Sheridan Nye is a senior analyst in the enterprise verticals practice of Informa Telecoms & Media. For more information visit www.informatandm.com/
M-health comes off life support
After a prolonged period in a stable but largely unresponsive condition, the patient is beginning to show signs of life. The healthcare market has been slow to develop for mobile operators, stalled by regulatory and organizational complexities in national healthcare systems.
But previously-anemic business models are now looking stronger as operators find creative ways to deliver sustainable m-health revenue.
Among the early innovators is Turkey’s second operator, Turkcell. Its SMS information service for expectant mothers launched in 2010 and now has 110,000 customers each receiving around three messages a week. The company is also working on a home monitoring service for diabetes and hypertension sufferers, among other initiatives.
Turkcell’s innovation is not especially in the design of its m-health services – other mobile operators will follow much the same path, forming similar partnerships with medical institutions and device manufactures. Orange Healthcare, for example, also offers a pregnancy advisory service in Egypt.
Where Turkcell is ahead of its peers is in recognizing its true value in the healthcare value chain. Yes, consumers and patients can benefit from remote consultations that save travel expense and stress and help them take a proactive role in their own care. Yes, healthcare providers can potentially make huge savings in the cost of delivery.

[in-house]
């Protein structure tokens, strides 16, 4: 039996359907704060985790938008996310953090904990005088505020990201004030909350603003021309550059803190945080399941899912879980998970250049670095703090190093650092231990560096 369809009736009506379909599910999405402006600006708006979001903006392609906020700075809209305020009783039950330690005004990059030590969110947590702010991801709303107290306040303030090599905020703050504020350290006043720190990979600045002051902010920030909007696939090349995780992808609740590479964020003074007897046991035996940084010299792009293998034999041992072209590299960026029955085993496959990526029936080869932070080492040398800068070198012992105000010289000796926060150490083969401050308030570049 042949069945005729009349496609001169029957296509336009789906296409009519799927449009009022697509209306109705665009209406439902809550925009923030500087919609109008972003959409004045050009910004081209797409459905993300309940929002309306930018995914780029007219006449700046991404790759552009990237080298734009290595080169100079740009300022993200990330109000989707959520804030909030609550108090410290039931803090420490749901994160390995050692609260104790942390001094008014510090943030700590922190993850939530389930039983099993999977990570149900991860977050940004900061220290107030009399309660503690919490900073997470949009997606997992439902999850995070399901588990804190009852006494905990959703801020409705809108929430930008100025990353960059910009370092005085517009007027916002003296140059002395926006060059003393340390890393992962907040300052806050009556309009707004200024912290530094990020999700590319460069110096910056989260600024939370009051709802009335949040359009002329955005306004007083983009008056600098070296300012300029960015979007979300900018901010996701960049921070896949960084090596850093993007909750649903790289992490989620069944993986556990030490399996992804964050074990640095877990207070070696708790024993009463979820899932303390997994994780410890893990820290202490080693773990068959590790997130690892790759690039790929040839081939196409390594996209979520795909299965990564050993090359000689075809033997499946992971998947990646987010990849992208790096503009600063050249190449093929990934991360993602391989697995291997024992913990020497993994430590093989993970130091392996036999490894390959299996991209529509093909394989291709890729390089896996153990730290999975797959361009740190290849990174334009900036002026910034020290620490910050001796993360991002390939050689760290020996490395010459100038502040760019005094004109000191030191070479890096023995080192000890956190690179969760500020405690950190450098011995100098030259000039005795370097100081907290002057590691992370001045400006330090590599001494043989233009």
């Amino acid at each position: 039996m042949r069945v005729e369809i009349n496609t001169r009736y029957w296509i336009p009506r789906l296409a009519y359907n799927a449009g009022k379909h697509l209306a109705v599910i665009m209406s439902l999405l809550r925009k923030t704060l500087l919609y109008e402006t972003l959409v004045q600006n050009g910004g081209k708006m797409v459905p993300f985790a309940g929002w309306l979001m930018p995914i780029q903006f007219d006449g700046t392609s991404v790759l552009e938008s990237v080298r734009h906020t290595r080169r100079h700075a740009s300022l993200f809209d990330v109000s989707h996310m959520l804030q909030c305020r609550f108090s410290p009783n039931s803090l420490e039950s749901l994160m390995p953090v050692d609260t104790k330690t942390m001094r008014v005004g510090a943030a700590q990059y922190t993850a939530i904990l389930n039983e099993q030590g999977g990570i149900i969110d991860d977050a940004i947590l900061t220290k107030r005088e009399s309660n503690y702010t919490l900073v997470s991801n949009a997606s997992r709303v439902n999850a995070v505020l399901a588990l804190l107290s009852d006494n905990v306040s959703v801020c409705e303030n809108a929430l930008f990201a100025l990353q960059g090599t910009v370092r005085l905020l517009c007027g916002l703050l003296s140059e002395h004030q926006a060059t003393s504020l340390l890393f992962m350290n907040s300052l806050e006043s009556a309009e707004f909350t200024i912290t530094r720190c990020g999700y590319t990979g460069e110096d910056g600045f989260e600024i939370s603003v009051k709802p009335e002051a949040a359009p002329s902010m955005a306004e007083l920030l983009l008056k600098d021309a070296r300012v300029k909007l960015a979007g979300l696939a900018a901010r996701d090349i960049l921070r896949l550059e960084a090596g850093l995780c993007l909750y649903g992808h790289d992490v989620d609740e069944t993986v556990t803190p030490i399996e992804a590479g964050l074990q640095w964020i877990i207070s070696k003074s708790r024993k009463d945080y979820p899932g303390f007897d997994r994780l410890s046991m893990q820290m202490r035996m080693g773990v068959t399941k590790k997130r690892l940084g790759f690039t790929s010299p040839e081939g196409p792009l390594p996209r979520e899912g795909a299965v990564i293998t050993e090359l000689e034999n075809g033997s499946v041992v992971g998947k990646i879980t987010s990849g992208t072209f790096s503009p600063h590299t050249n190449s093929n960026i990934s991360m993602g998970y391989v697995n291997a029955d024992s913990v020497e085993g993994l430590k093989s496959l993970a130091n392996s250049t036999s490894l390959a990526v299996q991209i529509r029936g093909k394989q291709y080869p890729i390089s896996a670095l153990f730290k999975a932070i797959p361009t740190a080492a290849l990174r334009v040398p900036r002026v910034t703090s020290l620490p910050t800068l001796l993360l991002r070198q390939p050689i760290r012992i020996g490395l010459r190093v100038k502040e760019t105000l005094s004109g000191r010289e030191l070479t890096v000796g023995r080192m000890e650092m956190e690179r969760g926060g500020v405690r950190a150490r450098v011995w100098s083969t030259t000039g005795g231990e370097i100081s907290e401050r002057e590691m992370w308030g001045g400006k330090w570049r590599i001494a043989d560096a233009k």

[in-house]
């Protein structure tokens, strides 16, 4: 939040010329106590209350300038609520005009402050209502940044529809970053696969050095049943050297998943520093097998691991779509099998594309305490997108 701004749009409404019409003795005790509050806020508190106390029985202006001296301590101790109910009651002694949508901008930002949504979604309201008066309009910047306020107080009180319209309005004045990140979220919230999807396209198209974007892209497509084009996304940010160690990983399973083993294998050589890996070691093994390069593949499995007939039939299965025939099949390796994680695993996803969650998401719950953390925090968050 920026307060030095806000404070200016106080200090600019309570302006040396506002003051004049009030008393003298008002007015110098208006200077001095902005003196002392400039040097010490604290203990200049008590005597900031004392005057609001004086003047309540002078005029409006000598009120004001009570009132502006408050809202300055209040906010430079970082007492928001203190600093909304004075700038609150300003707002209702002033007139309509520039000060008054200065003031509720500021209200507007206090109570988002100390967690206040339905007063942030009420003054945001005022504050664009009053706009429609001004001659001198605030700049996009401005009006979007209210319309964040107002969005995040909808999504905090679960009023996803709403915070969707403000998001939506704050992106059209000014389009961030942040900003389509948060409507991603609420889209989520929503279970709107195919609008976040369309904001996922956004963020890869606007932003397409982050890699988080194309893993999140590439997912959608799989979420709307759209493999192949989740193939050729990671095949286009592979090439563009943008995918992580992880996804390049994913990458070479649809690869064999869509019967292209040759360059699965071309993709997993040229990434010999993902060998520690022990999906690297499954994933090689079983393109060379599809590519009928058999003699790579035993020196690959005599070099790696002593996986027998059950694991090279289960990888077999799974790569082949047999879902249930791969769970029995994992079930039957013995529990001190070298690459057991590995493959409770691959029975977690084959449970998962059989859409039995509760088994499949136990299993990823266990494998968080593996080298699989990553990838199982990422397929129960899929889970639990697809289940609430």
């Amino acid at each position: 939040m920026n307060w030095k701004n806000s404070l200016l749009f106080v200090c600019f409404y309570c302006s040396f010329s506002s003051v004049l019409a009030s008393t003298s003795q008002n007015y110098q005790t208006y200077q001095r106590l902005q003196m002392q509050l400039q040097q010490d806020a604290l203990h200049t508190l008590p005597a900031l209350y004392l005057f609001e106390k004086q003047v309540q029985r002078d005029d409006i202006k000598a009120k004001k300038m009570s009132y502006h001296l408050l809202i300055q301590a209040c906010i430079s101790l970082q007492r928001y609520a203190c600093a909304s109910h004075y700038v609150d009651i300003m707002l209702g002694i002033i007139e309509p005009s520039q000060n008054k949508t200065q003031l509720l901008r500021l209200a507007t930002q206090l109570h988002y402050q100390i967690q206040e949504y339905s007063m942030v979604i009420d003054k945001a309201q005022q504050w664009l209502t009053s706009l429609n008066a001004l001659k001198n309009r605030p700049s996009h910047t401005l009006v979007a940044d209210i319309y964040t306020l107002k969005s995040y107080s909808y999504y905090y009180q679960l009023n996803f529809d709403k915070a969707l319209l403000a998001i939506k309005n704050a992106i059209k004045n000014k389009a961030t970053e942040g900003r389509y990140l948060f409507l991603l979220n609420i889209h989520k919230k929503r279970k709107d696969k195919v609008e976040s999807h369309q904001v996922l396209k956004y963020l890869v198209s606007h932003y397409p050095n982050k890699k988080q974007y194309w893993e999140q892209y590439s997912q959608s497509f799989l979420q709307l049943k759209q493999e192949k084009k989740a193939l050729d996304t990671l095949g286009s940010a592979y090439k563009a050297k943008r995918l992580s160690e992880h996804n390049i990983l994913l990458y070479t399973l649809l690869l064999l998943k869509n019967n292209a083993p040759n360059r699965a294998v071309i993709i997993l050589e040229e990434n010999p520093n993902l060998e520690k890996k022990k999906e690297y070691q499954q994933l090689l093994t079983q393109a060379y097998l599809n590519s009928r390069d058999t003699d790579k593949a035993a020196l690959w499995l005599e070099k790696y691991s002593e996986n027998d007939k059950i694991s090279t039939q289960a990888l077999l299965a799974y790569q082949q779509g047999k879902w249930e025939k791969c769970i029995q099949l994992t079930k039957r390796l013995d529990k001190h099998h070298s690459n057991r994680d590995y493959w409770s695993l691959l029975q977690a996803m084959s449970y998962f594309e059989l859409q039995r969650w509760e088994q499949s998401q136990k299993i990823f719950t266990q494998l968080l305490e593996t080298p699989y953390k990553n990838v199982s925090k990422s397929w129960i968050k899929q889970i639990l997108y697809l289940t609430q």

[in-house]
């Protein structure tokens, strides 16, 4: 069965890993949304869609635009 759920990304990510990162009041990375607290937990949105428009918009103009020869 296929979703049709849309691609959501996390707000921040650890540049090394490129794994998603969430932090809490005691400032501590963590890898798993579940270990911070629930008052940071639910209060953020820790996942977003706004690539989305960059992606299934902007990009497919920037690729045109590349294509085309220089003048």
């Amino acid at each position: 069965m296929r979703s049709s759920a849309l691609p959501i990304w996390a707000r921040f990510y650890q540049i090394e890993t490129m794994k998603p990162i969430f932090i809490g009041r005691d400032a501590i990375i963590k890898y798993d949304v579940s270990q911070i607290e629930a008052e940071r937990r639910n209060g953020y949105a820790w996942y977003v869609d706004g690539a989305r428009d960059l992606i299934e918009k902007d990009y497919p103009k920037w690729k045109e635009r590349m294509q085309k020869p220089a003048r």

However, the wider benefits of m-health will fall outside the doctor-patient relationship. More importantly for sustainable business models, m-health services present a valuable marketing platform for pharmaceutical (pharma) and other medical suppliers seeking to promote their products to targeted audiences.
Big pharma is currently undergoing a fundamental rethink of its business model. Drug R&D is a high-cost, high-risk game. Breakthrough treatments can earn billions, but the rigors of regulatory compliance exhaust the potential of the majority of products before they ever get to market.
The industry is now looking more closely at ways to improve take-up of its existing products. M-health will have a key role as the platform to promote particular treatments and encourage patients to re-order supplies. Just the availability of a ‘click to order’ button on a smart-phone could greatly increase consumption by minimizing the delay between one stock of medicine or accessories running out and the next beginning.
Ironically, pharma is facing tougher regulation worldwide as regulators seek to curb excessive marketing of healthcare products to patients and doctors. In response, it’s not unknown for desperate sales reps to hospitalize themselves in a bid to get in front of medical staff (though it’s hard to imagine a successful pitch using this method!).
M-health service providers that can deliver the message to patients and medical professionals – not to mention the massed ranks of ‘worried well’ consumers – will have a powerful business proposition for pharma companies, many of which are existing large enterprise customers.
If they’re slow to do so, the OTT players will certainly not hesitate to seize the initiative.